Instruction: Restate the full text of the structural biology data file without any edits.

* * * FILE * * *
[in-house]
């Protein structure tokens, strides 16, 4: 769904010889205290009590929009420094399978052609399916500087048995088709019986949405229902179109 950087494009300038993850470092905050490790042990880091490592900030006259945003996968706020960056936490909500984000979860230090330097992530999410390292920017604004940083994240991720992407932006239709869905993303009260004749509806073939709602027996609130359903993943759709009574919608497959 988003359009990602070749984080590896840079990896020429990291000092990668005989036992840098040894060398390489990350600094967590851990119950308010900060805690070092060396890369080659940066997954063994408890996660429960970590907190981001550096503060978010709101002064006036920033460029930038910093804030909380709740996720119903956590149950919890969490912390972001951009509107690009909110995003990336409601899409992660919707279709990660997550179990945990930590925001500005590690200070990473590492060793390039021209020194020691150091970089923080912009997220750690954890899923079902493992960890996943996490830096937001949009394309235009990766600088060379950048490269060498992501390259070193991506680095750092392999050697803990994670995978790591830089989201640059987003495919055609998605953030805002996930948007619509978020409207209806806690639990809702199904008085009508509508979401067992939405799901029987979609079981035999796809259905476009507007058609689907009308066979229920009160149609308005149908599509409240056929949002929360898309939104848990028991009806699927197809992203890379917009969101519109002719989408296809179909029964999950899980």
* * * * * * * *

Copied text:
[in-house]
């Protein structure tokens, strides 16, 4: 769904010889205290009590929009420094399978052609399916500087048995088709019986949405229902179109 950087494009300038993850470092905050490790042990880091490592900030006259945003996968706020960056936490909500984000979860230090330097992530999410390292920017604004940083994240991720992407932006239709869905993303009260004749509806073939709602027996609130359903993943759709009574919608497959 988003359009990602070749984080590896840079990896020429990291000092990668005989036992840098040894060398390489990350600094967590851990119950308010900060805690070092060396890369080659940066997954063994408890996660429960970590907190981001550096503060978010709101002064006036920033460029930038910093804030909380709740996720119903956590149950919890969490912390972001951009509107690009909110995003990336409601899409992660919707279709990660997550179990945990930590925001500005590690200070990473590492060793390039021209020194020691150091970089923080912009997220750690954890899923079902493992960890996943996490830096937001949009394309235009990766600088060379950048490269060498992501390259070193991506680095750092392999050697803990994670995978790591830089989201640059987003495919055609998605953030805002996930948007619509978020409207209806806690639990809702199904008085009508509508979401067992939405799901029987979609079981035999796809259905476009507007058609689907009308066979229920009160149609308005149908599509409240056929949002929360898309939104848990028991009806699927197809992203890379917009969101519109002719989408296809179909029964999950899980």